So when your business owner says, “let’s increase sales!”, remember focus on making profitable sales. Look at improving the Cash Conversion Cycle to make the most of your internal resources.  Consider outside financing when/if your existing return on assets won’t get you where you want to be.

Don’t crash and burn – make sure your company has the fuel it needs. Your business owner is looking to you to help them grow their business. To learn how to do it, access the free How to be a Wingman whitepaper here.

improving profitability instead of sales

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improving profitability instead of sales

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Reducing Your Cash Conversion Cycle

reducing your cash conversion cycle

What is the impact of reducing your cash conversion cycle?  Is it worth the effort?  In order to quantify the benefit of reducing your cash conversion cycle, it’s important to understand exactly what it is. 

Definition of Cash Conversion Cycle

Cash Conversion Cycle is a metric that expresses the length of time, in days, that it takes for a company to convert resource inputs into cash flows (also known as the cash cycle or operating cycle)

Formula of Cash Conversion Cycle

Cash Conversion Cycle (CCC) = Days Inventory Outstanding (DIO) + Days Sales Outstanding (DSO) – Days Payable Outstanding (DPO)

– or –

CCC = DIO + DSO – DPO

Put simply, it measures how quickly an unfinished product can be turned into cash.

Why Reduce Your CCC?

Now that we understand the components of the CCC, let’s look at what kind of impact changes in each component can have.  Consider the following example:

cash conversion cycle

In this example, a company with $25 million in sales volume (with gross margin of 35%) could free up over $2 million in cash by collecting receivables one week sooner, turning inventory once more per year and stretching payables by one week.  At a cost of capital of 5.25%, it would also see an additional savings of over $100K in interest fall straight to the bottom line

Plug in the variables for your business and see what kind of improvement in the cash conversion cycle you could expect by tightening up your collections, inventory or payables processes. The results may surprise you.

Who Should be Looking at This?

Certainly anyone in the organization with access to the data can do the calculation, but the CFO is responsible for making things happen.  To be able to do this, the CFO has to be plugged into what’s going on in operations as well as finance in order to identify areas of improvement.  This is one of the many ways a CFO can do more than simply crunch the numbers by providing strategic opportunities for growth through savings.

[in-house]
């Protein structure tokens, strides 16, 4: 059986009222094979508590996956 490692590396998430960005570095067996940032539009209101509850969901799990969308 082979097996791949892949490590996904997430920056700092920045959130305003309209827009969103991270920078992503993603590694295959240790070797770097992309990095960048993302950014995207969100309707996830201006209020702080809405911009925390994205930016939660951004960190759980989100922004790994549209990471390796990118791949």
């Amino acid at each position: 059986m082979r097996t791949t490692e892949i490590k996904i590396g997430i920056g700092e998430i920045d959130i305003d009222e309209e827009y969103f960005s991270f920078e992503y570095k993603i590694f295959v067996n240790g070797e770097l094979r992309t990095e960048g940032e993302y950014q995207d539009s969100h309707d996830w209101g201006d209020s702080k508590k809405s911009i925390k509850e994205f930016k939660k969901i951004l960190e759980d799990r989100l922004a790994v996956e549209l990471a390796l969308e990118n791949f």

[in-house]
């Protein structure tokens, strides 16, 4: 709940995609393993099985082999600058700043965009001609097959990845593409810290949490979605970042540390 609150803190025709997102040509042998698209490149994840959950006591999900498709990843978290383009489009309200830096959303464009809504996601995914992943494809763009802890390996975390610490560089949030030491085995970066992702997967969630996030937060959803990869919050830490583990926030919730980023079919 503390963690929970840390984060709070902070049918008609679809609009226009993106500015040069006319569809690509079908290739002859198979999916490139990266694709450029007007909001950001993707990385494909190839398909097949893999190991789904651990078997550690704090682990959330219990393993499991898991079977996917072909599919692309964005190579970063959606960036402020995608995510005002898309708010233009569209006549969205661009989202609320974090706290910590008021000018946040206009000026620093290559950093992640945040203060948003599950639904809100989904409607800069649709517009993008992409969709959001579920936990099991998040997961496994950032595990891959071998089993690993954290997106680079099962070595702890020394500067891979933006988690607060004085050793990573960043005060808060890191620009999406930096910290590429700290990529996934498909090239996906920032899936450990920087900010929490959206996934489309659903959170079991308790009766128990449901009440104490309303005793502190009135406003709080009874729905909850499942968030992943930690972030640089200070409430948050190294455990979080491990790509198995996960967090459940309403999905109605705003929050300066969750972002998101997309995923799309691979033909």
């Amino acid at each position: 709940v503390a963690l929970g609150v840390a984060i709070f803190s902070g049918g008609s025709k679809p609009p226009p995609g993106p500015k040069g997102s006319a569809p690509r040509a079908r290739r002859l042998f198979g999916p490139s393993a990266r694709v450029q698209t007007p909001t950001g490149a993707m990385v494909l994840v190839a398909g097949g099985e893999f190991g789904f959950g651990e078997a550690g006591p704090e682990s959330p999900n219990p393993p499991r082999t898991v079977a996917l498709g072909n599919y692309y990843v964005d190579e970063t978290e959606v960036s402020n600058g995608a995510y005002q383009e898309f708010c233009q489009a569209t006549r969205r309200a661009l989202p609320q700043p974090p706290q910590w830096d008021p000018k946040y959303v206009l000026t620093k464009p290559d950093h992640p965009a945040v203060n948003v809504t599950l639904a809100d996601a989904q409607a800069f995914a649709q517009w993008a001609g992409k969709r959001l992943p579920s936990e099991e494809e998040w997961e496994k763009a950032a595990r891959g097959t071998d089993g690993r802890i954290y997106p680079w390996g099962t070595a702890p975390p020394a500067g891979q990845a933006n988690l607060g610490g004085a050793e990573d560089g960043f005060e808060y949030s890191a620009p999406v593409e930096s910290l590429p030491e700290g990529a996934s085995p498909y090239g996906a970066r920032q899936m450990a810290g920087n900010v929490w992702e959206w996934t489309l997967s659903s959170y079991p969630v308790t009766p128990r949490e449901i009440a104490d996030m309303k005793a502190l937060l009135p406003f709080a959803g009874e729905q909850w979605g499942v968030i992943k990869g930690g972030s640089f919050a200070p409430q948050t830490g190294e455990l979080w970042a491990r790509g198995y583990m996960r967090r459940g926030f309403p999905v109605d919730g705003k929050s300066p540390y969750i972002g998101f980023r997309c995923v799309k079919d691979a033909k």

What could your company do with an extra $2 million in liquidity and $100K in profits? 

Learn how to apply concepts like this in your career with CFO Coaching.  Learn More

For more ways to add value to your company, download your free A/R Checklist to see how simple changes in your A/R process can free up a significant amount of cash.

reducing your cash conversion cycle

Strategic CFO Lab Member Extra

Access your Projections Execution Plan in SCFO Lab. The step-by-step plan to get ahead of your cash flow.

Click here to access your Execution Plan. Not a Lab Member?

Click here to learn more about SCFO Labs

reducing your cash conversion cycle

See Also:

Continuous Accounting: The New Age of Accounting

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Operating Cycle Analysis

See Also:
Operating Cycle Definition
days inventory outstanding
Cash Cycle
day sales outstanding
days payable outstanding
Financial Ratios

Operating Cycle Formula

Complete operating cycle analysis calculations simply with the following formula:

Operating cycle = DIO + DSO – DPO

Where

DIO represents days inventory outstanding

DSO represents day sales outstanding

DPO represents days payable outstanding

Operating Cycle Calculation

Calculating operating cycle may seem daunting but results in extremely valuable information.

DIO = (Average inventories / cost of sales) * 365 DSO = (Average accounts receivables / net sales) * 365

DPO = (Average accounts payables / cost sales) * 365

For example, what is the operating cycle of a business? A company has 90 days in days inventory outstanding, 60 days in days sales outstanding and 70 in days payable outstanding. See the following calculation to see how to work it out:

Operating cycle = 90 + 60 – 70 = 80

In conclusion, it takes an average 80 days for a company to turn purchasing inventories into cash sales. In regards to accounting, operating cycles are essential to maintaining levels of cash necessary to survive. As a result, maintaining a beneficial net operating cycle ratio is a life or death matter.

Resources

If you want statistical information about industry financial ratios, then go to the following websites: www.bizstats.com and www.valueline.com.

For more ways to add value to your company, download your free A/R Checklist to see how simple changes in your A/R process can free up a significant amount of cash.

Operating Cycle Analysis

Strategic CFO Lab Member Extra

Access your Projections Execution Plan in SCFO Lab. The step-by-step plan to get ahead of your cash flow.

Click here to access your Execution Plan. Not a Lab Member?

Click here to learn more about SCFO Labs

Operating Cycle Analysis